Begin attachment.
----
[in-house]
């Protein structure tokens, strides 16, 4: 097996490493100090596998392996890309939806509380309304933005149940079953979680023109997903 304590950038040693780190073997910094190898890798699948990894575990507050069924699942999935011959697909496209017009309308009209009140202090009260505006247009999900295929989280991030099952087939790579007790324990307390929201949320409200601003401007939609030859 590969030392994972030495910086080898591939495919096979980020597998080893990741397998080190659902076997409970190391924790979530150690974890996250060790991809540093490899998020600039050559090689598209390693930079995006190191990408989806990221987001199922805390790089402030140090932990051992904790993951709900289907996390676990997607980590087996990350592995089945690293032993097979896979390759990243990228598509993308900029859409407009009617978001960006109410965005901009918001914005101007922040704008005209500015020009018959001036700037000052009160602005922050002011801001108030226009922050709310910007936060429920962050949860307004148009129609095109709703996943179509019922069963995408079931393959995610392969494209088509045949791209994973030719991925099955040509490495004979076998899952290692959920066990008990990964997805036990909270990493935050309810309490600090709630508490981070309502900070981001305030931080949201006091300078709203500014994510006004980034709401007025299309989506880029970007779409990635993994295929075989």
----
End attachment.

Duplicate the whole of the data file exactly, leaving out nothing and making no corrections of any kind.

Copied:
[in-house]
């Protein structure tokens, strides 16, 4: 097996490493100090596998392996890309939806509380309304933005149940079953979680023109997903 304590950038040693780190073997910094190898890798699948990894575990507050069924699942999935011959697909496209017009309308009209009140202090009260505006247009999900295929989280991030099952087939790579007790324990307390929201949320409200601003401007939609030859 590969030392994972030495910086080898591939495919096979980020597998080893990741397998080190659902076997409970190391924790979530150690974890996250060790991809540093490899998020600039050559090689598209390693930079995006190191990408989806990221987001199922805390790089402030140090932990051992904790993951709900289907996390676990997607980590087996990350592995089945690293032993097979896979390759990243990228598509993308900029859409407009009617978001960006109410965005901009918001914005101007922040704008005209500015020009018959001036700037000052009160602005922050002011801001108030226009922050709310910007936060429920962050949860307004148009129609095109709703996943179509019922069963995408079931393959995610392969494209088509045949791209994973030719991925099955040509490495004979076998899952290692959920066990008990990964997805036990909270990493935050309810309490600090709630508490981070309502900070981001305030931080949201006091300078709203500014994510006004980034709401007025299309989506880029970007779409990635993994295929075989």